However, the repeated application of essential oils for pest control could also potentially induce the acquisition of resistance. It is therefore necessary to test that possibility even if it is less likely that mites will evolve resistance to essential oils as they are a mixture of different active compounds. This low acquisition of resistance linked to the complexity of essential oil composition was already shown in insects (Liu et al., 2004) but has never been explored in mites. The purpose of this study is to analyze the emergence of the resistance of a Tetranychus urticae population to repeated applications of Deverra scoparia Coss. & Durieu, Santolina africana Jord. & Fourr., Hertia cheirifolia (L.) Kuntze essential oils and of a garlic extract, Allium sativum L. This selection of plants is based on previous works (Attia et al., 2011a; Attia et al., 2011b; Attia et al., 2011c; Attia et al., 2012) where we examined the effect of different concentrations of S. africana, H. cheirifolia, D. scoparia essential oils and garlic extract A. sativum against T. urticae. We showed that they caused significant T. urticae mortality after 24 h at low concentrations, with LC 50 values of 2.35 mg.l -1 for S. africana, 3.43 mg.l -1 for H. cheirifolia, 1.79 mg.l -1 for D. scoparia and 7.49 mg.l -1 for A. sativum (Attia et al., 2011a; Attia et al., 2011b; Attia et al., 2011c; Attia et al., 2012). In addition, fecundity decreased after treatments with sublethal concentrations of extracts corresponding for D. scoparia to 0.07, 0.09, 0.29 mg.l -1 , H. cheirifolia and S. africana oils to 0.064, 0.08, 0.26 mg.l -1 respectively and for the garlic distillate, A. sativum, to 0.36 and 0.74 mg.l -1 (Attia et al., 2011b; Attia et al., 2011c; Attia et al., 2012). In the present study, emergence of resistance experiments was performed on 20 generations. Our study is the first to evaluate the emergence of resistance to some natural biopesticides of one of the most important pest in the world, T. urticae.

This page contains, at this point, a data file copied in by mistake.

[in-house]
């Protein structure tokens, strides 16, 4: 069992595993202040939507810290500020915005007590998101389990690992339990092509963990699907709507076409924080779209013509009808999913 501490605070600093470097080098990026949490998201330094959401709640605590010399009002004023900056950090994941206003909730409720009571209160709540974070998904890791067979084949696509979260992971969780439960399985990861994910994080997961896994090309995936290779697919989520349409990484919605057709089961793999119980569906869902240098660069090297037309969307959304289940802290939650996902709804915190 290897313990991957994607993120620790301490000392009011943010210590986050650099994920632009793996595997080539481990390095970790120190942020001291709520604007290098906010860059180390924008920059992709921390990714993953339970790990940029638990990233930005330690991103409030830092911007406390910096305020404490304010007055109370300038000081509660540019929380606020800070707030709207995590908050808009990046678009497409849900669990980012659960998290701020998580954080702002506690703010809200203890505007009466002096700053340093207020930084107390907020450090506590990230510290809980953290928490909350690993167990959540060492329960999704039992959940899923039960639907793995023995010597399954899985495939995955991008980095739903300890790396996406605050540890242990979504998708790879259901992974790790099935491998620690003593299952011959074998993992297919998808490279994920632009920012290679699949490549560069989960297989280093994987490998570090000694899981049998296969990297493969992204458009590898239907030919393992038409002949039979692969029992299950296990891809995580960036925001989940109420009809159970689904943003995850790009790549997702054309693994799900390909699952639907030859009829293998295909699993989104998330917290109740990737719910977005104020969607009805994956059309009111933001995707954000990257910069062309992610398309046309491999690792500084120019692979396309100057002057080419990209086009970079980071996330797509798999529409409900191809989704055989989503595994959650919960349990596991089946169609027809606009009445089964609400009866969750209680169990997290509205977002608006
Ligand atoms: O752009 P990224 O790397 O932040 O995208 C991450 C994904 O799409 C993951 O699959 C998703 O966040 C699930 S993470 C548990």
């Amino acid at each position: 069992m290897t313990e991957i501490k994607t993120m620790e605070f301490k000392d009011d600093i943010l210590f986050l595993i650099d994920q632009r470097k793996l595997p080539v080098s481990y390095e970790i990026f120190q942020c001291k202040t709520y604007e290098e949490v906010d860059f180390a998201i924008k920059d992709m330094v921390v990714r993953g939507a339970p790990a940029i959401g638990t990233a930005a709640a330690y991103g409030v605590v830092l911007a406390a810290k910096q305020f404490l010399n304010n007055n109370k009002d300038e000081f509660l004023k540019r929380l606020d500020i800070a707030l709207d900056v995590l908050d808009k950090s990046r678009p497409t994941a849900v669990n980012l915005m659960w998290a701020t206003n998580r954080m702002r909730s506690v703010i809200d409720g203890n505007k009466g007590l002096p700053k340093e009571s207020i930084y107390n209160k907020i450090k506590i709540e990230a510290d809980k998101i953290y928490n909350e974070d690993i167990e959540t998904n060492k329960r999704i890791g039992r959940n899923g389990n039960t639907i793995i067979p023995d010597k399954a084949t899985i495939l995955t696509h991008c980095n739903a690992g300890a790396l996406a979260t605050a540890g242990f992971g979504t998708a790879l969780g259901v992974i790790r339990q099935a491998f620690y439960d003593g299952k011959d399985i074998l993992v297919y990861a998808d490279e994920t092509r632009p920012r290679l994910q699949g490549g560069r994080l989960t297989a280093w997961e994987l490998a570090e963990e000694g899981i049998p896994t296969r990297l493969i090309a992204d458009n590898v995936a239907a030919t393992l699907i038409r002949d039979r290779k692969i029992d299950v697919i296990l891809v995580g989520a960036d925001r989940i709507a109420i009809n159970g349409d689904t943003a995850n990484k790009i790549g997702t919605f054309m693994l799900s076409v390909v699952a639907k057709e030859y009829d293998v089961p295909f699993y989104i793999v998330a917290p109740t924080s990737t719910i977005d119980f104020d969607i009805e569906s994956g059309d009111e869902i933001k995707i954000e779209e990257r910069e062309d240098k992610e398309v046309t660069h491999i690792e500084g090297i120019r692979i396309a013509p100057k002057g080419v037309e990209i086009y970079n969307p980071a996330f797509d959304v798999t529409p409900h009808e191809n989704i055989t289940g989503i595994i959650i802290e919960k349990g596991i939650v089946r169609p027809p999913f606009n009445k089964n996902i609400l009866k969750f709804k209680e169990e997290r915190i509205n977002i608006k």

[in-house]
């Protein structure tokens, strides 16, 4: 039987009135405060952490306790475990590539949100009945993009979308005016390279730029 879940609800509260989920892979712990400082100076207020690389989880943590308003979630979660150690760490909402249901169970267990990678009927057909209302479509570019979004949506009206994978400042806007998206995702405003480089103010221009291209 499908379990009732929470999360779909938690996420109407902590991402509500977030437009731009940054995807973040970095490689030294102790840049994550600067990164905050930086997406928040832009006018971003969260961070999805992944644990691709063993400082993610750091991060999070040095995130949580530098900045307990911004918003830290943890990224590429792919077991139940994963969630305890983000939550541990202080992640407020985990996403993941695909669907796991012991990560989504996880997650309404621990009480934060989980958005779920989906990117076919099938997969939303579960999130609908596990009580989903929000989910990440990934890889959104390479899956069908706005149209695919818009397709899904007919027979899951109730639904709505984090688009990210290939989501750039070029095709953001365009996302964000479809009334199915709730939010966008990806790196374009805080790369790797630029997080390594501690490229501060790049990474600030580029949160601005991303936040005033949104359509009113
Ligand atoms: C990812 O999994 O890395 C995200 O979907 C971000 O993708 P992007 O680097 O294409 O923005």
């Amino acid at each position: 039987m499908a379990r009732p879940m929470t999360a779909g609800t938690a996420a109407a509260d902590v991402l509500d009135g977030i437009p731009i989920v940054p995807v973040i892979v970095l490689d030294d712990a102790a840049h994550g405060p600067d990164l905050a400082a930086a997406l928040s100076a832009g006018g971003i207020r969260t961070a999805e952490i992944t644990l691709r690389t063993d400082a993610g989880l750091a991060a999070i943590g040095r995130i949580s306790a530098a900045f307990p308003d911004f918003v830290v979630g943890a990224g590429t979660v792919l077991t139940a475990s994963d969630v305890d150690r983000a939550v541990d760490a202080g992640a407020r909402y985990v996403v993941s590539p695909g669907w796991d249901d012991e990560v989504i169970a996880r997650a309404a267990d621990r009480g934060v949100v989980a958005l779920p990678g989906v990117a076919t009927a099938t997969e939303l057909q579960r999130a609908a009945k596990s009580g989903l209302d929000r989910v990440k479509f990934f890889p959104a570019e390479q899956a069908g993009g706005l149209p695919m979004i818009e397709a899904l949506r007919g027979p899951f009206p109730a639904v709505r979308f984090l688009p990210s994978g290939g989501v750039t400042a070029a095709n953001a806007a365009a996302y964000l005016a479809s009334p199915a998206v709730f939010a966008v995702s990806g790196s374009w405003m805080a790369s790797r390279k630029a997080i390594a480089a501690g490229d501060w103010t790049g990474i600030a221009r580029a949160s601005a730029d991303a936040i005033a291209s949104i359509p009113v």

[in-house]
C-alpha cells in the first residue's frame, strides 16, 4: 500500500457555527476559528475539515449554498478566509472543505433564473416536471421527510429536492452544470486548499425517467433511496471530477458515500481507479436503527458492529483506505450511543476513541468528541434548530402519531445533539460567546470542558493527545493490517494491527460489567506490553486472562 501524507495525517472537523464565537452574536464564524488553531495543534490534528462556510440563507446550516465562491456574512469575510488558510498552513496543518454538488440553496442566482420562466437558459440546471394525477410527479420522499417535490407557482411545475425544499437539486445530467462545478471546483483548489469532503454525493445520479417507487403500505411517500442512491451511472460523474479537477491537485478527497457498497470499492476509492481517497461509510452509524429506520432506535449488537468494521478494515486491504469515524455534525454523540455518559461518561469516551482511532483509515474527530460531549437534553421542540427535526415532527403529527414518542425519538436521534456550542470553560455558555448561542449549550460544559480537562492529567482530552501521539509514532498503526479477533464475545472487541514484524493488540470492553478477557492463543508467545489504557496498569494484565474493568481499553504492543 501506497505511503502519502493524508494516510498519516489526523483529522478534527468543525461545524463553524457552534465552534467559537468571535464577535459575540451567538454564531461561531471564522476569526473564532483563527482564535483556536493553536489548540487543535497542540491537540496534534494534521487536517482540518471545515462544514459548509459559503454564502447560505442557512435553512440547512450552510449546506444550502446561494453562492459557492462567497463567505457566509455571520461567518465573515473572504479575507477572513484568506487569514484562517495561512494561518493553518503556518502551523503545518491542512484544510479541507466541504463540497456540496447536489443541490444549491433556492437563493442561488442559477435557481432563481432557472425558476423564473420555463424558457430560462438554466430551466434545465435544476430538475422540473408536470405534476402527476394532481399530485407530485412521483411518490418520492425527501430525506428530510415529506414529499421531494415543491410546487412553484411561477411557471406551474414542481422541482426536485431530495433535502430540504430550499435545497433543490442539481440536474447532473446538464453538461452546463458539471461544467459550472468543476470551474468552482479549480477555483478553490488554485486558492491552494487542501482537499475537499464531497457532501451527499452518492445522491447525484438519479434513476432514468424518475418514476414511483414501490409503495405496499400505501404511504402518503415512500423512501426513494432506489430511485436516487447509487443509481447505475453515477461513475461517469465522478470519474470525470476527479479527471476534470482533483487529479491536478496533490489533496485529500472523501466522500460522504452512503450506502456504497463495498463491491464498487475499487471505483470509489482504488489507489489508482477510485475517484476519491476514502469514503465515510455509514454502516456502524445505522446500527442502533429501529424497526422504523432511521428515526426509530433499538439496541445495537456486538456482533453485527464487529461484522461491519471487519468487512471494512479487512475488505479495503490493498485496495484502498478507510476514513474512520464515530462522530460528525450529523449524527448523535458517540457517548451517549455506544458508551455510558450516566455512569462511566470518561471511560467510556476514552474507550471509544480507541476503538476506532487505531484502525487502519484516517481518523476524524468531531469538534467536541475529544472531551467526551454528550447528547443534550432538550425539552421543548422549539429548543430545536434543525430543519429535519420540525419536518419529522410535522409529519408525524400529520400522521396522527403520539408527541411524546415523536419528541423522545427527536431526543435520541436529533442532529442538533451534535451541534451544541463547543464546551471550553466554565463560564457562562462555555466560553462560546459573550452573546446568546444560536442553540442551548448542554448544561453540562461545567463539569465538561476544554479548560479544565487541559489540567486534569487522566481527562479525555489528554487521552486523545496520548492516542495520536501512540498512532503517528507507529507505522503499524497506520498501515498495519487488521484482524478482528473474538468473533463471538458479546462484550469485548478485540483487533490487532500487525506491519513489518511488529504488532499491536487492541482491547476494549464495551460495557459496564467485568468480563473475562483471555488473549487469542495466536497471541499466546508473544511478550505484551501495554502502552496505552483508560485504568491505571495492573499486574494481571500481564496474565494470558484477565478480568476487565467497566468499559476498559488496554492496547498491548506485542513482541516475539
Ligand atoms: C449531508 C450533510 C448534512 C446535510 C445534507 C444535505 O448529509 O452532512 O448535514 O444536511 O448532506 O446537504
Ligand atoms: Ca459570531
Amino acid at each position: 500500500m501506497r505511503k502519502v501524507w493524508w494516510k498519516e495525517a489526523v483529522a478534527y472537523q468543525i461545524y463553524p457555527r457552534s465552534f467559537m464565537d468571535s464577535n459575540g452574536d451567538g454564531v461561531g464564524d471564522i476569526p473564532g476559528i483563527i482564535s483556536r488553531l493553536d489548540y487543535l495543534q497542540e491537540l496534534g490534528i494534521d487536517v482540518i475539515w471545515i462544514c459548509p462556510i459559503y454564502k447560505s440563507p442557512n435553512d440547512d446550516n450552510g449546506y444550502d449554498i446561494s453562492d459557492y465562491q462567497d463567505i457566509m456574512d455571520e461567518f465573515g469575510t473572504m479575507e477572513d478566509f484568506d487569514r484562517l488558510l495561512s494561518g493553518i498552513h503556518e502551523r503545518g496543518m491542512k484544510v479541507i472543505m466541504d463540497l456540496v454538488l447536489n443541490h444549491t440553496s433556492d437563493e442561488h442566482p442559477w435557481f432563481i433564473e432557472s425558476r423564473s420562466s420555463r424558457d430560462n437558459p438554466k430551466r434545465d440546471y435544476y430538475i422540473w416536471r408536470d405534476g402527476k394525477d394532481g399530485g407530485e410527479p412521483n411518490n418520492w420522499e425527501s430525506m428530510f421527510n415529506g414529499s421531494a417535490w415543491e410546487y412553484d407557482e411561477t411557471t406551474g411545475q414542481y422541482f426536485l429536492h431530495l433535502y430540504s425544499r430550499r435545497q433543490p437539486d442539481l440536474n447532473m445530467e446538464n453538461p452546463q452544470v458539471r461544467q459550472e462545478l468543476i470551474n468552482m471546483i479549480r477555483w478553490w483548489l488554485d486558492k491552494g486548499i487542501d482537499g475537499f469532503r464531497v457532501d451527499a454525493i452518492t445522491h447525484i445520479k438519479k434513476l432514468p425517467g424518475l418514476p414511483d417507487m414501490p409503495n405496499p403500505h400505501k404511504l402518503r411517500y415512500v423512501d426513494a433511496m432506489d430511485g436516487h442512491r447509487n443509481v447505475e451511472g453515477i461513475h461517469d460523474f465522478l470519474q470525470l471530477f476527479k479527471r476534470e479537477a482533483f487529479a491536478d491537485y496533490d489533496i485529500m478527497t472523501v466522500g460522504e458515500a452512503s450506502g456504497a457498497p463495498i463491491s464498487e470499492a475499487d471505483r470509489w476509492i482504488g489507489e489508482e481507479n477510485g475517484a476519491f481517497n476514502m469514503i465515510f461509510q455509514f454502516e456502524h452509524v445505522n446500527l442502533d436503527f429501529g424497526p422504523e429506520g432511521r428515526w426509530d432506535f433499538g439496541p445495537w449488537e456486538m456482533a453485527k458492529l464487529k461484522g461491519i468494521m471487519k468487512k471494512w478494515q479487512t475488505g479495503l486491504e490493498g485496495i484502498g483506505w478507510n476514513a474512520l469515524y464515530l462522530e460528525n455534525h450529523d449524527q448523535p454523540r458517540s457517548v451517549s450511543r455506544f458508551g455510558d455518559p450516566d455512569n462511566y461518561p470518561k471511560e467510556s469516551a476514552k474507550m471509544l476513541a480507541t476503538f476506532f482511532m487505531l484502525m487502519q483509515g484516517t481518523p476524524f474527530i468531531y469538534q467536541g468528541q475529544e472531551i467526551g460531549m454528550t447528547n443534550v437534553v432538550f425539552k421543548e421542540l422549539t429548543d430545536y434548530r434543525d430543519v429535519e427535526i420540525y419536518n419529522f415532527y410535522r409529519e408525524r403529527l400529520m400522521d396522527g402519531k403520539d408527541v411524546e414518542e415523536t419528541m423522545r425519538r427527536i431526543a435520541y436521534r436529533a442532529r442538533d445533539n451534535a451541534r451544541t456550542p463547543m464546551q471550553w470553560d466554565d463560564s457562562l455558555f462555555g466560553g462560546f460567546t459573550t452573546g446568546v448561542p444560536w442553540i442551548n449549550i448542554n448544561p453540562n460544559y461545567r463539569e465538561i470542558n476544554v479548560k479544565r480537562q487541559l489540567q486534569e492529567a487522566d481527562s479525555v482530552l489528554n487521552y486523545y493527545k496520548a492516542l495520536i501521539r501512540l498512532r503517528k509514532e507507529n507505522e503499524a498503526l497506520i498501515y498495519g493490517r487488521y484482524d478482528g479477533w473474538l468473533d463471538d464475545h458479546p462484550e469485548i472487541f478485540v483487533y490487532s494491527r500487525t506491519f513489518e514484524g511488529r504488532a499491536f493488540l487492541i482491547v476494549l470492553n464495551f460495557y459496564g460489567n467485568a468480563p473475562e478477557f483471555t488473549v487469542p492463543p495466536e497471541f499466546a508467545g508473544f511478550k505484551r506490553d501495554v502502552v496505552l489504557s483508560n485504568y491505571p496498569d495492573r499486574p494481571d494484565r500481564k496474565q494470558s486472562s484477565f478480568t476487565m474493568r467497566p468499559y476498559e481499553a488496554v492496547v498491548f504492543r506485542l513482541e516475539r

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Microsatellites reveal a strong subdivision of genetic structure in Chinese populations of the mite Tetranychus urticae Koch (Acari: Tetranychidae)

Microsatellites reveal a strong subdivision of genetic structure in Chinese populations of the mite Tetranychus urticae Koch (Acari: Tetranychidae)

Microsatellites reveal a strong subdivision of genetic structure in Chinese populations of the mite Tetranychus urticae Koch (Acari: Tetranychidae)... The population genetic diversity an[r]

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Seroprevalence and risk factors for Trypanosoma evansi, the causative agent of surra, in the dromedary camel (Camelus dromedarius) population in Southeastern Algeria

Seroprevalence and risk factors for Trypanosoma evansi, the causative agent of surra, in the dromedary camel (Camelus dromedarius) population in Southeastern Algeria

T. evansi seroprevalence were reported in the African nations of Ethiopia (between 18.2% and 24.9%; Aregawi et al. 2015; Bogale, Kelemework & Chanie 2012; Fikru et al. 2015; Hagos et al. 2009), Mauritania (24%, Dia et al. 1997), Niger (12%, Pacholek et al. 2000) and Tanzania (8.3%, Njiru et al. 2002). Others reports of low T. evansi seroprevalence came from UAE (10.67%, Chaudhary & Iqbal 2000), Iran (10%, Zarif-Fard & Hashemi-Fesharki 2000) and Pakistan (4%, Hasan et al. 2006). The heterogeneity between seroprevalence rates in different parts of the world is likely because of the differences in density of camel rearing, animal husbandry systems, climatic conditions, density of mechanical vectors, local herd management practices, study sample sizes, as well as cut-off values and sensitivity differences in the serological tests employed. Moreover, in our study location, poor-quality veterinary service, divagation and migration of camels to humid area and northland areas in search of feed (Benaissa et al. 2012) might have additionally contributed to the high seroprevalence. Under such production conditions, it will be important to educate camel farmers how to mitigate risks of